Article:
Note that muir is gender fluid (until we learn about the genitive). So if translating then a' mhuir and am muir would both be correct. In fact it is said the masculine is more common (and is in my experience).
Of course, if you had to write what you heard you had no choice. And if you were given tiles then you had limited choice, but both should be accepted in a simple translation exercise. D
Hmm, Mark notes that usually given in dictionaries as [a masculine noun] in nom[inative], [feminine noun] in other cases, but that it is very commonly fem[inine] in all cases.
Am Faclair Beag is one of such dictionaries giving muir as masculine in nom. (ie. am muir the sea) but feminine in gen. (na mara of the sea). Dwelly gives the reverse for Lewis (fem. nom. a’ mhuir, masc. gen. a’ mhara) and feminine through-out in Badenoch…
So looks like very dependent on the dialect, with all permutations of gender + case possible (and as most such nouns with varying gender – it was neuter in Old Irish, with dialects assigning it to different genders when neuter disappeared).
You have prompted me to do a wee bit of extra research. I have never heard anyone even suggest that it is masculine in the genitive, since Dwelly (1911). So I would claim that it is always feminine in the genitive, unless there is evidence to the contrary. So I Googled "na mara" and "a' mhara" (complete with quotation marks). I got about 80% more hits for the first, but with one big difference. "na mara" was getting hits from all over Scotland and even Ireland, whereas the first two pages that I looked at for "a' mhara" gave me hits only for Ceann a' Mhara in Tiree. This name predates Dwelly so is not evidence of modern usage, but does show a usage a very long way from Lewis (both geographically and linguistically).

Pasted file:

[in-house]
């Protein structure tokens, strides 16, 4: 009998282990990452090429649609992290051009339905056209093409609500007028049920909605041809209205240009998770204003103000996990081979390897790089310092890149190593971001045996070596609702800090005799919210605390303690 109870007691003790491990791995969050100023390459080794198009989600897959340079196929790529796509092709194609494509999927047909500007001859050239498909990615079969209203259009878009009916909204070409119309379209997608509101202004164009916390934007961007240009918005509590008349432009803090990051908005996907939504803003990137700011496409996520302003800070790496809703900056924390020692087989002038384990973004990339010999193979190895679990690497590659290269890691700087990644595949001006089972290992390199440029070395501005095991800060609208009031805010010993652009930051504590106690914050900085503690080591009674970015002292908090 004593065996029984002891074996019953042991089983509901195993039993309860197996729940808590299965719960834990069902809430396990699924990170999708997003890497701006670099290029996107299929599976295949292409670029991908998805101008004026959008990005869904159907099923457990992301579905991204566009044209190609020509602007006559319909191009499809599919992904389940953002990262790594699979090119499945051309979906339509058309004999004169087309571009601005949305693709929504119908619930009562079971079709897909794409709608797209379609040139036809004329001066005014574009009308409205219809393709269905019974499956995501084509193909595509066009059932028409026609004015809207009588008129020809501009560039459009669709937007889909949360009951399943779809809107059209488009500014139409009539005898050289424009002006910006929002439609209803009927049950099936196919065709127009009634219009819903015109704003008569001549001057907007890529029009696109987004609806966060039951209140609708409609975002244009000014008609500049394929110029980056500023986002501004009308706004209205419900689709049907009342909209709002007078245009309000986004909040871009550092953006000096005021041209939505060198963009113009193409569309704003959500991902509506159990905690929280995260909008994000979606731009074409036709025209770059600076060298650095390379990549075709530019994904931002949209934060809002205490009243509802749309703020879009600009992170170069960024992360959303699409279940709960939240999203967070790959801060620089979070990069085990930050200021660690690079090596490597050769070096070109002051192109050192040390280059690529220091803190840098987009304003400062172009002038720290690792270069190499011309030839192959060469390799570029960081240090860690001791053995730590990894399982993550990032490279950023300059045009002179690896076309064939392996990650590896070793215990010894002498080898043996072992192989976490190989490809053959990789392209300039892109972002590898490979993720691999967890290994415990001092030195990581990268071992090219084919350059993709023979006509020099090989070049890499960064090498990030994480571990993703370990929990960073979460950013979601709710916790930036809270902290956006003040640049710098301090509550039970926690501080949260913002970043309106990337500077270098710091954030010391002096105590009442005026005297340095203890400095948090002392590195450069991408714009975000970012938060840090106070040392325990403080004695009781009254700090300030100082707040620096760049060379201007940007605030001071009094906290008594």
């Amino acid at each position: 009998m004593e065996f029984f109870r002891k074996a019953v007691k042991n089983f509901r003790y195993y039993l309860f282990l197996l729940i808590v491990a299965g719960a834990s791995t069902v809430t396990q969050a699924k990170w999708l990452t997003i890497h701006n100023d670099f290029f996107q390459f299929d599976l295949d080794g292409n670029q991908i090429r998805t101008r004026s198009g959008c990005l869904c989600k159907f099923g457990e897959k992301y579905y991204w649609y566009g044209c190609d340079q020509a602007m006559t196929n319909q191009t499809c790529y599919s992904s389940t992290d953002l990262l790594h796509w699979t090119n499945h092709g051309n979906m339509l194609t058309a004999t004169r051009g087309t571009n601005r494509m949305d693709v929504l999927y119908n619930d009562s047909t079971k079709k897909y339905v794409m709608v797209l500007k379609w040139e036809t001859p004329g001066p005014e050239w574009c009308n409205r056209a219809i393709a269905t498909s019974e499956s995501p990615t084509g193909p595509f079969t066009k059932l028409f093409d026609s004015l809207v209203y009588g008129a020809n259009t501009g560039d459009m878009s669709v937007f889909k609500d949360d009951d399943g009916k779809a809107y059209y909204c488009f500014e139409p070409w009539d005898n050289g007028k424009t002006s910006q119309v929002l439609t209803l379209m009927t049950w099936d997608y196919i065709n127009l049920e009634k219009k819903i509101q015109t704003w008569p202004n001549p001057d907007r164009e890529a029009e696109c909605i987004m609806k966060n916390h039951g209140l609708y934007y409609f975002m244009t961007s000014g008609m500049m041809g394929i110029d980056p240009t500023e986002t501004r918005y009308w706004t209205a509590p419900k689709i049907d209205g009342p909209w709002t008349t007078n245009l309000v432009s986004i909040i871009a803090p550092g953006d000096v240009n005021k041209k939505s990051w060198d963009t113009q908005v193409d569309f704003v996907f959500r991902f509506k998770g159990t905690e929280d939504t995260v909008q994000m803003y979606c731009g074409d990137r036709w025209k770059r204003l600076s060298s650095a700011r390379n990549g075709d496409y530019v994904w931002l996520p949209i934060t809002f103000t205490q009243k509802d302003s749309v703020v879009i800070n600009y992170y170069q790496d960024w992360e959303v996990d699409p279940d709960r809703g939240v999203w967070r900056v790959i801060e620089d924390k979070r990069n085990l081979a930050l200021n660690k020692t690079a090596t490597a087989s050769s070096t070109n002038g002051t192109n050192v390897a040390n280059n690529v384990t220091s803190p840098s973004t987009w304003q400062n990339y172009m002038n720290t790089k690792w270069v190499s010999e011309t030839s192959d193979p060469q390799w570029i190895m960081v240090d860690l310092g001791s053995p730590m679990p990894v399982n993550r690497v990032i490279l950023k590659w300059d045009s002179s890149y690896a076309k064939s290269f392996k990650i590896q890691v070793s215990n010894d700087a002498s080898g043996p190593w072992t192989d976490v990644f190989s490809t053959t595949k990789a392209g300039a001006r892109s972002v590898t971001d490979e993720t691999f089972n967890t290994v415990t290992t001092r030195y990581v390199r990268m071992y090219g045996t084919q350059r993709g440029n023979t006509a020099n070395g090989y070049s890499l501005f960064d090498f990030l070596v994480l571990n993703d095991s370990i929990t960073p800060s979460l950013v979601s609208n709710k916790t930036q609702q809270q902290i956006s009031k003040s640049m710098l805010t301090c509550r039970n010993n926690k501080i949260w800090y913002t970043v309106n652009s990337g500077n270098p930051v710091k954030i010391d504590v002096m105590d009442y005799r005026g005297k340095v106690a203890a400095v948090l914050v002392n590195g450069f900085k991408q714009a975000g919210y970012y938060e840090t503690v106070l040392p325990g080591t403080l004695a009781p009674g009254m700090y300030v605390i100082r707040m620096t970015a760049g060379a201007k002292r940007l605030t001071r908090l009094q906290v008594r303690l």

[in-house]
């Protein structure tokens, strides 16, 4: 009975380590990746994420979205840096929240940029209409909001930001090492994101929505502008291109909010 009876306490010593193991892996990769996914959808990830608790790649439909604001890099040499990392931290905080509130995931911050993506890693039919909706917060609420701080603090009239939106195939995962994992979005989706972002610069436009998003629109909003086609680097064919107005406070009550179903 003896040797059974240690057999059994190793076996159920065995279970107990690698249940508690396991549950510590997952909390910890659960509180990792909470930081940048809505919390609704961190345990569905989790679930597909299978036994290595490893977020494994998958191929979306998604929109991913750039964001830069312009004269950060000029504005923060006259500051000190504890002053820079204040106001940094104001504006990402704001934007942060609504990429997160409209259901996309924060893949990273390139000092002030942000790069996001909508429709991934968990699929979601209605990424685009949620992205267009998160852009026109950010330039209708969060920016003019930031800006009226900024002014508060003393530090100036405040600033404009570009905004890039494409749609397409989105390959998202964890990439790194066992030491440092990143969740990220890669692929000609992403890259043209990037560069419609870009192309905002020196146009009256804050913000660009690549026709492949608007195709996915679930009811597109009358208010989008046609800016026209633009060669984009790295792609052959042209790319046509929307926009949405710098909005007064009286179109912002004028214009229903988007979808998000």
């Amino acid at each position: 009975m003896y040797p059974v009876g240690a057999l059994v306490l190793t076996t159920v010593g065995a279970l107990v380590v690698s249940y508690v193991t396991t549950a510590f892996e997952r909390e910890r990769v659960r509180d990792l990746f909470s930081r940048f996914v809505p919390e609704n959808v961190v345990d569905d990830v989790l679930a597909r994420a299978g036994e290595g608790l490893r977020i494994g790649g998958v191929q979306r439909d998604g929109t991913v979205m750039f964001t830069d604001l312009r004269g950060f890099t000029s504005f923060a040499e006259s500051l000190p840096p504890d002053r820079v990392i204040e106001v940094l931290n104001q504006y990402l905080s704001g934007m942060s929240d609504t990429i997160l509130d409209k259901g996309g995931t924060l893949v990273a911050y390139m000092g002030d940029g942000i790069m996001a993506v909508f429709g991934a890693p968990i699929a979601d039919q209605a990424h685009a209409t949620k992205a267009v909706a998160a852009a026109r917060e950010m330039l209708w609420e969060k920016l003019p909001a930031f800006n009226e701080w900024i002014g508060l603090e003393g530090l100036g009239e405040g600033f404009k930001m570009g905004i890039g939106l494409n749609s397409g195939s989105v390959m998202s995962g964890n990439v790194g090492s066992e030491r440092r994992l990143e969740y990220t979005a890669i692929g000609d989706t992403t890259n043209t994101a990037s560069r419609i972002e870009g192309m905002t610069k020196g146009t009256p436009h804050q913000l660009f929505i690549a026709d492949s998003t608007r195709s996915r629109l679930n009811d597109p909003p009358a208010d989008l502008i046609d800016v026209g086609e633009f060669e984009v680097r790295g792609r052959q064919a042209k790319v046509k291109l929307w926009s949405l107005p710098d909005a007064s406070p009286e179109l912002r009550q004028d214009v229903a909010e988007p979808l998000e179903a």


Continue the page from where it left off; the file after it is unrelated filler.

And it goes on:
I then did a search excluding ceann, i.e "a' mhara" -ceann and got nothing significant apart from a crag in Rothesay (so also in the south).
Then I searched for "na mara" bha and "a' mhara" bha in order to look for Gaelic text. The first produced an range of modern Gaelic texts, but the second produced a range of Gaelic texts, all published before 1819, including very prominent works such as Ossian and the Bible. Restricting the search to 1819 onward produced nothing else significant. So since Dwelly did use historic sources, I now say there is no evidence of "a' mhara" after 1818.
It seems to be entirely feminine in modern Irish. In Old Irish it is, according to eDIL
n. and m., later also f. ...
In later Mid. Ir. muir becomes fem. ...
in Mod. Ir. generally fem.
When the neuter was lost, neuter words took random gender in most languages, but generally became masculine in Irish/Gaelic. So this word conformed to start with then suddenly had a sex change. I have absolutely no idea why.
(Note: adding bha to a search string restricts results to Gaelic. It works because
- It is so common in Gaelic that virtually every text of more than a line or two contains it.
- It occurs in no other language on Earth, not even Irish or Manx.) D
Mark notes that usually given in dictionaries as [a masculine noun] in nom[inative], [feminine noun] in other cases, but that it is very commonly fem[inine] in all cases.
Both your comments are really interesting! To throw my two cents in, 'muir' has always been feminine to me (a' mhuir/na mara). Possibly a dialect thing, but I can't say I've ever heard am muir. It sounds very clunky to me :)